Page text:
“You need to make me seen,” Yang says quietly. “Make it spread. Make them talk. If Ruby knows I’m here, she can get a message to me without raising suspicion - trust me, she has a way - and we can form a plan of attack. We have the advantage of someone on the inside.”
Weiss takes it into account, debating silently with herself; ultimately it’s her decision, but she won’t enforce something they’re all against, either. There’s a reason she’s respected, and it’s because trust is something she’d worked to gain, not just demanded in dictatorship.
“Here’s what we’ll do,” she begins, chin held in her hand, stare darting between all of them as if mentally scratching x’s across a map. “Blake, Sun, Neptune - the three of you will take Yang out tonight. Make sure she’s noticed. I want them all talking, watching.”
“Oh, I don’t think they’re gonna have any trouble with that,” Nora says, snickering. “She’ll be the most beautiful human out there.”
“Yes,” Weiss agrees, her sober tone contrasting oddly with Nora’s upbeat one. “I’m counting on her being rather popular.” She shoots Yang a mildly appraising look. “No offense.”
“None taken,” Yang replies carelessly, holding up her hands. “Won’t be the first time I’ve used my appearance to fuel some kind of like, master plan. Obviously,” she adds to Blake with a grin.
Blake smiles back unwillingly, subtly covering her lips; Yang catches Neptune and Sun exchanging a glance, bemused. Weiss continues, “Word of mouth is how the knowledge of claiming tends to be spread, so - let her be approached, and step in when the time is right. Go to all the co-ops in our area; I’d even make it a point to linger outside the vampire-exclusive bars, let them get a glimpse of her.”
“Okay, so, Prayer, The Graveyard, Entity”--Sun ticks them off on his fingers--“maybe hang around Black Moon? We can stop for cigs - and Five Litre.”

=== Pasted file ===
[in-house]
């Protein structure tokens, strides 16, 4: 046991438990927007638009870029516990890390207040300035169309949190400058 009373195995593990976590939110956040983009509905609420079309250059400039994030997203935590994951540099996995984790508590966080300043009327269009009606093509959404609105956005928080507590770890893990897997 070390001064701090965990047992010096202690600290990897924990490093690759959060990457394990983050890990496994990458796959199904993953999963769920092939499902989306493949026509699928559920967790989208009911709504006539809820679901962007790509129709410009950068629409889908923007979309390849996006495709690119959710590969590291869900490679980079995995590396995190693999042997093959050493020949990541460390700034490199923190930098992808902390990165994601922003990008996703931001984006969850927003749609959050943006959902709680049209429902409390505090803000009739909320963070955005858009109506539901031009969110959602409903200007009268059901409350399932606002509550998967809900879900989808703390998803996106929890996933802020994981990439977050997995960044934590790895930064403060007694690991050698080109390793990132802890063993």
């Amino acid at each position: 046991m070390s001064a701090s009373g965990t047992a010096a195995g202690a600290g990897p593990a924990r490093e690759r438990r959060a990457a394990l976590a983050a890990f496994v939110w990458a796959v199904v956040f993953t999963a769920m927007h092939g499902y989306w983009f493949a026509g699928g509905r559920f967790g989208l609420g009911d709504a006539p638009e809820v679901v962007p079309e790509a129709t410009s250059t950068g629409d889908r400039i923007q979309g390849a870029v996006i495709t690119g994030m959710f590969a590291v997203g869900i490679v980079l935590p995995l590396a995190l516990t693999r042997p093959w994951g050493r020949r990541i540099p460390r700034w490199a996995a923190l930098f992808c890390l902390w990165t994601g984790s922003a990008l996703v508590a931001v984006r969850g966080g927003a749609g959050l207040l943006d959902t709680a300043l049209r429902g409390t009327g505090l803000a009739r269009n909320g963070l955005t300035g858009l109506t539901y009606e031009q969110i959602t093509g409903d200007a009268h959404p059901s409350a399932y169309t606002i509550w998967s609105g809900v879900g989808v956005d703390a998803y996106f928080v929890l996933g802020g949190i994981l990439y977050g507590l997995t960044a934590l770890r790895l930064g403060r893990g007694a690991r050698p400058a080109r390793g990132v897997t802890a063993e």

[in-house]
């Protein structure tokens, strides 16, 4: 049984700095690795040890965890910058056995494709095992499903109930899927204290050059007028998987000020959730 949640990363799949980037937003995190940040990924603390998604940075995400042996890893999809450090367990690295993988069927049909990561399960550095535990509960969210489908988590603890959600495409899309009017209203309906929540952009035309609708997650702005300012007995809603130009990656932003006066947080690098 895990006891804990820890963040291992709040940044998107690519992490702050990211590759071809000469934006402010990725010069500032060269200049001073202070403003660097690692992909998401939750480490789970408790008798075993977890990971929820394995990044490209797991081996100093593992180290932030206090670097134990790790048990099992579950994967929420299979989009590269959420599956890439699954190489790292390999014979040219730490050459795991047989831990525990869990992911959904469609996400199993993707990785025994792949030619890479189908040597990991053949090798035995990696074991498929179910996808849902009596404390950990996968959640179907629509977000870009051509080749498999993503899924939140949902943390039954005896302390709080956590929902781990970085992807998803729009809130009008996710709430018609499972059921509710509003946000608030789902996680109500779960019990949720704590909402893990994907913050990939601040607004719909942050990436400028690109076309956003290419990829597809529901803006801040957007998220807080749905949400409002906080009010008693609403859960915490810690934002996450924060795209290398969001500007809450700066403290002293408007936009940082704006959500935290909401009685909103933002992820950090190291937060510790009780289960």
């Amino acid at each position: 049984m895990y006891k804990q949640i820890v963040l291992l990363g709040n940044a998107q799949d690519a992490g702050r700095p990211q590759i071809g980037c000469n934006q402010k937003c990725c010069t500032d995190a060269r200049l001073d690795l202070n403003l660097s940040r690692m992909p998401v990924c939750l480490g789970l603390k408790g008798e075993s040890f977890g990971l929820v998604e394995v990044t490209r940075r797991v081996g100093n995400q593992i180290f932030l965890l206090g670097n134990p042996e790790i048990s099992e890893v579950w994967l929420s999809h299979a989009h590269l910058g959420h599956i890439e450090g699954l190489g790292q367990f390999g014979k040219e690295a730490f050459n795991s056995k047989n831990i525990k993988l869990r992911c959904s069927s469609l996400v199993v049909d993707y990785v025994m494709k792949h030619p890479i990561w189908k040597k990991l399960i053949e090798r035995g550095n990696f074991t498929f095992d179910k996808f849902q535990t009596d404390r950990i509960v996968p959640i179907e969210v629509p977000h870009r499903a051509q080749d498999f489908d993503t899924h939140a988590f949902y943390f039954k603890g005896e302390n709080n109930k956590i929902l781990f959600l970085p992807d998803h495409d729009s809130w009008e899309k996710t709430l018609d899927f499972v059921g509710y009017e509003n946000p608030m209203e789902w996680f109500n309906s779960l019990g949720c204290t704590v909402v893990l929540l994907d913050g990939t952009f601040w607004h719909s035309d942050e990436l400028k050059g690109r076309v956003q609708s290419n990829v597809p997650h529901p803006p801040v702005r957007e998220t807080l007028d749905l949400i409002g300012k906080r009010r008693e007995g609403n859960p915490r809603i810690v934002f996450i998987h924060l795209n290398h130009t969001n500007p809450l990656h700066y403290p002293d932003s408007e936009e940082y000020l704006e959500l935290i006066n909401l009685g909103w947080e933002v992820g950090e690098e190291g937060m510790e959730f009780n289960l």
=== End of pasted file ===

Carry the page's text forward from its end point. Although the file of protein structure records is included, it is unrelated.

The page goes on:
“And Inhuman,” Weiss says sharply. “I want you seen there.”
Neptune raises an eyebrow. “Inhuman?” he repeats dubiously. “That crowd’s a little hard to control. I don’t want her getting, like, hurt.”
Yang smiles with her teeth. “Oh,” she says threateningly, “I’m really not worried about that.”
“The rest of us,” Weiss says, ignoring them, “are going to spread out along their border. I want reports. How many in, how many out, where do they go, do they come back alone. Stay as long as you can undetected, and meet me back here in the morning.”
“What do we do if we’re caught?” Nora asks.
Weiss’s lip curls, viperous. “Kill them before they kill you.”
Here’s the problem.
It isn’t that the moon is back in the sky where it belongs, or that the stars are suddenly in all the right places. It isn’t that they’re on the edge of summer, rain warring with itself over whether or not it’s finished falling. It isn’t that she’s a centuries-old vampire whose soul is tied to a woman so entirely the opposite of everything she revels in, too full of color and light and fire.
It’s that Yang comes downstairs for the night and she’s none of those things, dressed entirely in black: her long-sleeved crop top is completely sheer, blatantly displaying her bra underneath, the curves of her chest, her abs taking up the rest of the space between the hem and the edge of her tight pants. She’s also wearing stilettos, red soles vibrant beneath her feet, matching the color of her nail polish, the vivid crimson of her lipstick. Even Weiss watches her walk, so confounded by the transition that she can’t bring herself to turn away, her blue eyes unusually revealing.
Neptune whistles. “Ho-ly shit.”
She slips a leather jacket over her arms, straightens the collar, lets her blonde hair fall carelessly over her shoulders. “What do you think?” she asks, mouth set in an arrogant curve.